This course is only available for students in the BA International Studies.
Limited places are also open for exchange students. Please note: this course takes place in The Hague.
The Course “International Economics” is designed to provide an overview of the international economic situation as it has evolved in recent decades, with a focus on the principal economic problems which bring policymakers and businesspeople together. The focus will be truly global in nature, insofar as the issues tackled will be of equal import to students who will be working in any area of the globe. The course assumes that, as International Studies majors, students will be most interested in the role of policymaking for government or NGOs, but it will also provide training relevant to a future role as a business executive.
The course will seek to provide an overview of global trade flows, and of the primary international and national institutions which have a hand in regulating these. Something of the history of major institutions (such as the IMF), and major agreements, such as GATT/WTO, will be addressed. In addition, microeconomic analyses of individual firms and sectors will be incorporated into lectures and tutorials. Each week, the primary foci of the course will be the intersection between national and international interests in the global economy, and the intersection between corporate and sector interests with national and international regulation. Specific problems to be addressed include Foreign Direct Investment, Trade Policy, Lobbying, Balance of Payments issues, Exchange Rate Regulation, and Debt Crises. The theory, policy tools, and outcomes of intervention by governments and corporations in each of these arenas will be explained, with the aim of providing students with a sense of precisely what problems, and what solutions, they can expect to encounter as members of international government and business administrations.
This course builds on the students’ previous experience with macroeconomics and area economics, by first addressing relevant microeconomic theory to compliment their previous experience. The macro, micro, and area economic knowledge that students have acquired will then serve as a background to introduce some of the more specific problems of international economics.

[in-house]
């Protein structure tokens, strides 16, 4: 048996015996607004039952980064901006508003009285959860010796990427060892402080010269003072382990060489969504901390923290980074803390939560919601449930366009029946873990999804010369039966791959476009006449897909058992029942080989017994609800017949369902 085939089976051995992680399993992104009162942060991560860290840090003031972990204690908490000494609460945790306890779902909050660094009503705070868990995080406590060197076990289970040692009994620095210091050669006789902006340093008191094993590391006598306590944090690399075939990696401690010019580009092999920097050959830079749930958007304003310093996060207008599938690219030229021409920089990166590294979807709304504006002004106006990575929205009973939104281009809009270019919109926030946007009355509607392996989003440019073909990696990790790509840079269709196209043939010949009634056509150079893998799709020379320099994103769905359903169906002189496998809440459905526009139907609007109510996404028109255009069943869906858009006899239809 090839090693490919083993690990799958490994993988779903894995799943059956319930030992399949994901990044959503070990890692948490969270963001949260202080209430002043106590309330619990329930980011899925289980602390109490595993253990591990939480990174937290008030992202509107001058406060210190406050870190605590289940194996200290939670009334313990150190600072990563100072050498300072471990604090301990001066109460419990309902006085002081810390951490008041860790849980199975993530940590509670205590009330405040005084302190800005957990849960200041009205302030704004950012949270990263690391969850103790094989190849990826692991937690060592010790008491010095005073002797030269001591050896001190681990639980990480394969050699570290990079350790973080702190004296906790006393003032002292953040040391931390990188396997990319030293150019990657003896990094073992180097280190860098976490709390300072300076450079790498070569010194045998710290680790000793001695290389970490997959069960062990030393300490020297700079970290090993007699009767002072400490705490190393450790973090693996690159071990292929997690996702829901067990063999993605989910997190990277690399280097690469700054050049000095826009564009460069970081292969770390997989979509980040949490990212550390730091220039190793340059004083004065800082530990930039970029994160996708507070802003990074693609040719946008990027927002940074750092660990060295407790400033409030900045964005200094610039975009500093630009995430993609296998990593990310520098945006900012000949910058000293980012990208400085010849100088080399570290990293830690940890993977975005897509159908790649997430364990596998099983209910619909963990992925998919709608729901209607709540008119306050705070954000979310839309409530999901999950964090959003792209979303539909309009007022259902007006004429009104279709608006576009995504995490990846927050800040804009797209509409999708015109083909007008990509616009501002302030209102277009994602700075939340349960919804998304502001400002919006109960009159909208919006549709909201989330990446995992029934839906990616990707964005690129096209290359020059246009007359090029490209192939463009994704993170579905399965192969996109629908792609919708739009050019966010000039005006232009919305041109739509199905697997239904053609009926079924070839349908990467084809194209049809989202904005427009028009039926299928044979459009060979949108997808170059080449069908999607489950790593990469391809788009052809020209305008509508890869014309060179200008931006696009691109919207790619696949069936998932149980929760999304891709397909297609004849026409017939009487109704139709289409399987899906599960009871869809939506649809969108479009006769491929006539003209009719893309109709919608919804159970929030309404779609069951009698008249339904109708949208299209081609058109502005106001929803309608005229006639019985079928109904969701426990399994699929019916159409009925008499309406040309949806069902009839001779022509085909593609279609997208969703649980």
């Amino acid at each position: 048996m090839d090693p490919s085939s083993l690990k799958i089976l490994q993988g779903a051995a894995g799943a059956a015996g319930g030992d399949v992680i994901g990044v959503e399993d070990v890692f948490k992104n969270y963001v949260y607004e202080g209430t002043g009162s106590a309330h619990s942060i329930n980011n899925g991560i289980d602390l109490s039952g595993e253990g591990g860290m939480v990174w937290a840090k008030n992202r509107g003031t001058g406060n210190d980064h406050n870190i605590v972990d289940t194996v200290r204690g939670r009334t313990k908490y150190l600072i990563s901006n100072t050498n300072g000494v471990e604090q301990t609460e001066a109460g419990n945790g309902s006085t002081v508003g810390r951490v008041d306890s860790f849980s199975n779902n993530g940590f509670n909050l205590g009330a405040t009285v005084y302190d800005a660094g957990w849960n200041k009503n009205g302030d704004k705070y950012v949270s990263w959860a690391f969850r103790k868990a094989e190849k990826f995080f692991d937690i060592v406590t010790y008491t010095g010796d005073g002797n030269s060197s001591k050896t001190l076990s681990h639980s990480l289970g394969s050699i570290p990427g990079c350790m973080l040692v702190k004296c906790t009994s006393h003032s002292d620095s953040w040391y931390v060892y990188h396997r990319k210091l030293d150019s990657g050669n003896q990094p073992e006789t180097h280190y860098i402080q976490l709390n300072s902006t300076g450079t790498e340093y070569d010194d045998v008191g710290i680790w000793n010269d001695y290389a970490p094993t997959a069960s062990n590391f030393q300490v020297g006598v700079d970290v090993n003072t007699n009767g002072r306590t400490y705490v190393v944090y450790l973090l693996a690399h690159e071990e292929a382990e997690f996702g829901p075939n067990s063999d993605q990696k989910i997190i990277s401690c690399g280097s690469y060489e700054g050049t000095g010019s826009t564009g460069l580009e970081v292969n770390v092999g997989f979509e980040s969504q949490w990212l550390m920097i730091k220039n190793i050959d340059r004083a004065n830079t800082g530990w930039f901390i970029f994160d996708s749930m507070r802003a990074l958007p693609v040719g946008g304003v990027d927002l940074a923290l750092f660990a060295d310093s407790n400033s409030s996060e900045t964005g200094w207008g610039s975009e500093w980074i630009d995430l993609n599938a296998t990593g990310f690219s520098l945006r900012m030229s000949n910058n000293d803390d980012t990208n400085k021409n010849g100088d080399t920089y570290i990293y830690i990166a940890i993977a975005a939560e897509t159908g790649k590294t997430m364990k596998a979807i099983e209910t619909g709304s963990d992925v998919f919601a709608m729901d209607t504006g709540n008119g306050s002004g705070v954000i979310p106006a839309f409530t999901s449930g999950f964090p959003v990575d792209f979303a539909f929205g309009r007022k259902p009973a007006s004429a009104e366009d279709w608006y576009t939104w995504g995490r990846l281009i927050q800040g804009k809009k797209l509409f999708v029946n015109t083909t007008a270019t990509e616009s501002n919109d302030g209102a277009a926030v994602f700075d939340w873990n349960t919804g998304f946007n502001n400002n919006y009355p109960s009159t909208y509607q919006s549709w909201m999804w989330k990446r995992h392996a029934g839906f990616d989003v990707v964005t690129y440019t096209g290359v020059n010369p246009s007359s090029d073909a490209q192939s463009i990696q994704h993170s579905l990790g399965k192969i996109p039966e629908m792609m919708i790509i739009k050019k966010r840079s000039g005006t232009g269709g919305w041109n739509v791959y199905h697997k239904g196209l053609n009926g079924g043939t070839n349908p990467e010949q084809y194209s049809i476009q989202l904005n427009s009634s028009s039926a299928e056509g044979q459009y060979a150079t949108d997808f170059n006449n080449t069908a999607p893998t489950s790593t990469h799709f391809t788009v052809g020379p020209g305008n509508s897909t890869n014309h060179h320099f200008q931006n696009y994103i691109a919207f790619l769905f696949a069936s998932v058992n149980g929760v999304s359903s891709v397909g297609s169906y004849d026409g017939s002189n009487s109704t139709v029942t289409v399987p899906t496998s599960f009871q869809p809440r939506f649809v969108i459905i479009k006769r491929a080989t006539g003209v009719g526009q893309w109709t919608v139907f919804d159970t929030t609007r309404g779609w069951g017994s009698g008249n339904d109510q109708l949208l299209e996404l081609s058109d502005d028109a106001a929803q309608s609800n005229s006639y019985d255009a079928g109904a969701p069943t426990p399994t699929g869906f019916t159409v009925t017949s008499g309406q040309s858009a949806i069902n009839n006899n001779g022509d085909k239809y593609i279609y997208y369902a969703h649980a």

Students learn to develop a basic familiarity with key institutions in the global economy, and with some of the history of how the current globalized economy got to the stage it is at. They also become familiar with the primary spheres in which governmental and corporate interests interact at the national and international levels, and most importantly, with the main policy tools which are available to governments regarding the regulation of business.
Another goal of this course is to allow students to capitalize on the area studies economics courses which they had in the previous semester, and to note how the problems faced by their area in fact have echoes and parallels now throughout the global economy. Many of the concepts introduced in previous economics courses, such as Balance of Payments issues, will now be explored and explained in more depth, so that students will now be able to understand, on a theoretical and practical level, why these issues matter to many of the world’s most powerful people.
It is understood that many students will find the concepts in our International Economics textbook to be disconcerting, at first. A major goal of this course is to walk students though these concepts each week, in clearly-constructed and nonthreatening lectures, with the goal of helping to empower students with the knowledge that even something as seemingly impenetrable as ‘international economics,’ can become comprehensible to them. It is therefore hoped that students will realize that economics is an indispensable, and largely comprehensible, part of the international regulatory system.
The timetable is available on the BA International Studies website.
Mode of instruction
Lecture and tutorials
Attending lectures and tutorials is compulsory. If you are not able to attend a lecture or tutorial, please inform the tutor of the course. Being absent without notification can result in a lower grade or exclusion from the final exam or essay.
Total course load for the course is 5 EC x 28 hours is 140 hours, broken down by:
Lectures: 24 hours
Tutorials: 8 hours
Lecture Prep: 36 hours
Tutorial Prep: 12 hours
Paper: (research/writing): 20 hours
Tutorial Presentation prep: 6 hours
Exam Study (17 hrs each): 34 hours
Tutorials 30% (including paper and presentation)
Midterm Exam 30%
Final Exam 40%
If the final grade is insufficient (lower than a 6), there is the possibility of retaking the full 70% of the exam material, replacing both the earlier mid- and endterm grades. No resit for the tutorials is possible.
To complete the final mark, please take notice of the following:
the final mark for the course is established by determining the weighted average
- S. Beugelsdijk, et al., International Economics and Business: Nations and Firms in the Global Economy, 2nd ed. (Cambridge, 2014).
(N.B.: there are additional readings for the tutorials, which are detailed in the Tutorial Guidelines [called the Student Guidelines, found in the ‘course documents’ folder in Blackboard.)
Enrolment through uSis is mandatory.
Registration Studeren à la carte and Contractonderwijs
Hum – OSZ Internationa Economics: email@example.com